If action words aren’t included as part of the direction given, you may want to either check with the director or delve into the script yourself and craft your own interpretation of the character and script. As long as you are consistent with your character’s arc, you will be able to perform a meaningful read that audiences can identify and connect with.
4. Envision Your Character’s Physicality
Next, you should envision the way your character looks and acts in order to give them an appropriate-sounding voice.
Sometimes it helps to stand and walk around as your character would while performing your script read. Doing this can help you get into character in an entirely new way. Make the same facial expressions that yourr character would make while reading certain lines. In essence, become the character. Even in instances where you are performing a voice over script for an end product wherein the audience will only hear your voice, you still need to make your voice reflect the actions and physicality of the character as closely as possible.
Watch how the cast of Raya and the Last Dragon move around as they lend their voice to the animated fantasy film.
5. Leave Yourself at the Door
You have to set your own personality traits aside to get into the role of the character.
As a voice actor, this can be extremely important when you are recording in your own home studio, separate from fellow actors or directors. However, the great thing about technology is that you can take part in live-directed sessions and be provided with on-the-spot feedback.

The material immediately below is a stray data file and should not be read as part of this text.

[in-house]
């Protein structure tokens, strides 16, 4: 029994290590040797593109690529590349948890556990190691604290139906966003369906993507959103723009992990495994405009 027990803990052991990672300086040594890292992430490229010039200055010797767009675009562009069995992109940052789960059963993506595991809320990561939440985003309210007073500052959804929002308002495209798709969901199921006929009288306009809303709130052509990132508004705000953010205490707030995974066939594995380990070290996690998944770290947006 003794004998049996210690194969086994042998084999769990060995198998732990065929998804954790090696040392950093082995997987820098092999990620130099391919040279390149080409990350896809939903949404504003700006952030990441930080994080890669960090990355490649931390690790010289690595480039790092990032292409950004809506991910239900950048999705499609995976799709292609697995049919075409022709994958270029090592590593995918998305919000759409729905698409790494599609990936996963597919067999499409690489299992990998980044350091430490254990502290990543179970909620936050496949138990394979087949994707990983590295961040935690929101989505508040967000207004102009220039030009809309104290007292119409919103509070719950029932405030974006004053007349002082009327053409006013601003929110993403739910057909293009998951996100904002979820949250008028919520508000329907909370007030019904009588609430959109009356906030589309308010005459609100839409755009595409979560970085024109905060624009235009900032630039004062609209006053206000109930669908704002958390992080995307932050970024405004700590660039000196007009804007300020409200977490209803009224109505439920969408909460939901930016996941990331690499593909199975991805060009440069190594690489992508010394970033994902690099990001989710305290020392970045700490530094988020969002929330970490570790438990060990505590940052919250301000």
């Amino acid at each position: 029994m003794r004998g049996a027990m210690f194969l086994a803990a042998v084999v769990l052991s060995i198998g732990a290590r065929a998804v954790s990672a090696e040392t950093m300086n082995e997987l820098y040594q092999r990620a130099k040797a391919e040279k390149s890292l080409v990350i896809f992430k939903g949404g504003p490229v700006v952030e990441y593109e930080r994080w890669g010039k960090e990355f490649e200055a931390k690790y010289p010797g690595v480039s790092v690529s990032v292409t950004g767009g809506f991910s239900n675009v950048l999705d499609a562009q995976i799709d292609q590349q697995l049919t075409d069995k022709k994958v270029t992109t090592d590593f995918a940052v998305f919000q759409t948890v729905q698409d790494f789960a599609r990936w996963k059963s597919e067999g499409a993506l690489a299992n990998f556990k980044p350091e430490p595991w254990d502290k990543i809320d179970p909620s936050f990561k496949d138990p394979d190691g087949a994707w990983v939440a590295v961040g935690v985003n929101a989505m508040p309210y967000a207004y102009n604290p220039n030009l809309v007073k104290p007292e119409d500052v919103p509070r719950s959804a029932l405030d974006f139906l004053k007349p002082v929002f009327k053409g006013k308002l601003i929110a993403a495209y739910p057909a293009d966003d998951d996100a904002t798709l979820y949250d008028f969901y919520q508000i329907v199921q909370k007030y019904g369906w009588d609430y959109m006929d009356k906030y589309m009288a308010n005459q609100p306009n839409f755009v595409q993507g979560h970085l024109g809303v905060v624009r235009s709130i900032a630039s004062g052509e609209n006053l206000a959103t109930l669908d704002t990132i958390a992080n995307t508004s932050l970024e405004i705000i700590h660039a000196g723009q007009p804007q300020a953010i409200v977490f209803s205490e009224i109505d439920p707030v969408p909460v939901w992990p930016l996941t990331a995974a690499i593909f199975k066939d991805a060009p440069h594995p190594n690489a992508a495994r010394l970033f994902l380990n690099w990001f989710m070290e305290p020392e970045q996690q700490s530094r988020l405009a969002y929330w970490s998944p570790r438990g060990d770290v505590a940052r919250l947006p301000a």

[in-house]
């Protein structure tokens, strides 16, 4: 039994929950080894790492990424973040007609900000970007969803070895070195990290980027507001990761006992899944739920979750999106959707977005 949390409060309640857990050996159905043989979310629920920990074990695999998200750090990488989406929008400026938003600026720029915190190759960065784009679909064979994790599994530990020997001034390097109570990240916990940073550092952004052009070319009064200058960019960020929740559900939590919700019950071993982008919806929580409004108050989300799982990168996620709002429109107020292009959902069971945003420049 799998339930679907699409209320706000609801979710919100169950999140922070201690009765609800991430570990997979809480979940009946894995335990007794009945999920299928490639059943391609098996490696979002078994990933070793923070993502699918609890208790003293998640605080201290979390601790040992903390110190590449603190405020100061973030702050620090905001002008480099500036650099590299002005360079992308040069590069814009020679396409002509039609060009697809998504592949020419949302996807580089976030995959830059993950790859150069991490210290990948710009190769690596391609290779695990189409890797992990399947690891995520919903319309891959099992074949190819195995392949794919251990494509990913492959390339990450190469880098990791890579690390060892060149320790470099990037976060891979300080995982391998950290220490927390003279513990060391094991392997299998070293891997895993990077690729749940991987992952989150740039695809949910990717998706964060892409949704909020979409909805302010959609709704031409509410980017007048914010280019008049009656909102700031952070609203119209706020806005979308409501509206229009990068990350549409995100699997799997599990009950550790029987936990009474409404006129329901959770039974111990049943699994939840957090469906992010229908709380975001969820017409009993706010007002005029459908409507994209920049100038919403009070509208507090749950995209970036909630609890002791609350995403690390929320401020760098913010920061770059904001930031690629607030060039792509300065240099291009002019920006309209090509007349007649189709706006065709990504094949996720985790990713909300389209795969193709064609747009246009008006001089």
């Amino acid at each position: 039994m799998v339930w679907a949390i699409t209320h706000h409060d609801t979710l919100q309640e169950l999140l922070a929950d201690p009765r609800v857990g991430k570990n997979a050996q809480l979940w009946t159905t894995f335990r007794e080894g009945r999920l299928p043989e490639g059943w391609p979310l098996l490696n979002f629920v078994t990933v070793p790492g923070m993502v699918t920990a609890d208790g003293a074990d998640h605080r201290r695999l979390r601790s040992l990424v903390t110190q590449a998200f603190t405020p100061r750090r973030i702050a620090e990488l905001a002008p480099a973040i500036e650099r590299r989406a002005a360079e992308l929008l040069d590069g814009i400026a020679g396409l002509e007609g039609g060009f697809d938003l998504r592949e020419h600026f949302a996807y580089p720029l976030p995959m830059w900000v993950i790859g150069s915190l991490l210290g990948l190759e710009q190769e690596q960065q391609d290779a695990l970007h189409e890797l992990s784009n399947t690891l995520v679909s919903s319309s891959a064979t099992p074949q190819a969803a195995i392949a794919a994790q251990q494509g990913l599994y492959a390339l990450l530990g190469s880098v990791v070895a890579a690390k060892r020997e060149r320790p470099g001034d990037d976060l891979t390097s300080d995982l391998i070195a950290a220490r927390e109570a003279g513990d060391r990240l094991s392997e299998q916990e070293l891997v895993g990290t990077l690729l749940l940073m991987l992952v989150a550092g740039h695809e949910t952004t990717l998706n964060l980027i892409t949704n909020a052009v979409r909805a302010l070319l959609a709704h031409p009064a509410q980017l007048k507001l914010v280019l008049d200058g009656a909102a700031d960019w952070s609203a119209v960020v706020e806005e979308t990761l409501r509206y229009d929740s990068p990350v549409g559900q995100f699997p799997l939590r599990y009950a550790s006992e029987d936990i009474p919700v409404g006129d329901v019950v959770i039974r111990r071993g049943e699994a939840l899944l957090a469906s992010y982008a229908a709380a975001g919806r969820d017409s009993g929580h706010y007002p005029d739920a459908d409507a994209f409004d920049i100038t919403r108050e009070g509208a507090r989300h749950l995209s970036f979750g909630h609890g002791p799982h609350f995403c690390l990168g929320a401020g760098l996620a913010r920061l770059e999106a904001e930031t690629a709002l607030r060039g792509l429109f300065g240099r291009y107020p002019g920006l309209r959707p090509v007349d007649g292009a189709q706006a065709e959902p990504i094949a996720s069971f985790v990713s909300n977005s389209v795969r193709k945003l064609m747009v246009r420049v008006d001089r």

Part of leaving yourself at the door of your vocal booth is ridding yourself of the ways that you might interpret a certain emotion. For example, your personal response to frustration may be to cry, but your character’s idea of expressing frustration may be to express that in another way. You want to make sure that you are being true not to yourself, but to your character.
6. Find a Source of Inspiration
Sometimes the artistic direction that you will be provided with will include references to characters who are similar to the character you’ll be voicing. Consider using these popular vocal archetypes to discern how your character will sound and what their goals are. Pay attention to how similar characters use inflection and tone, and try to replicate those sounds throughout your read.
Voice actor Anatal Silotch often plays music to help him get into a character’s mood and mindset. If he is playing a character who has experienced some sort of tragedy or loss, Silotch will play sad, soft melodies. He says his main tip is to “picture yourself in that [character’s] shoes—how they would feel and how their voice would sound. Would it be shaky? Would it be strong?” Silotch also says to “try to understand the script as best as you can.”
Getting Inside the Mind of Your Character Is the Key to a Perfect Read
Ultimately, getting inside the mind of your character is the biggest part of the process toward creating a voice that will bring a character to life and land well with your intended audience.
Once you’ve analyzed your character’s motivations and decided how they will sound, you can then provide the perfect read for your client. Be open to receiving feedback from the client and make necessary changes in order to create a great character that will be well-received and make your performance unforgettable.
If you need more inspiration on getting into character, read voice coach and actor Rachel Alena on getting into the mindset of the Three Little Pigs for an interactive children’s app.
To develop your voice acting career by interpreting and creating a character of your own, sign up for a Voices account to audition for voice acting jobs in a range of industries.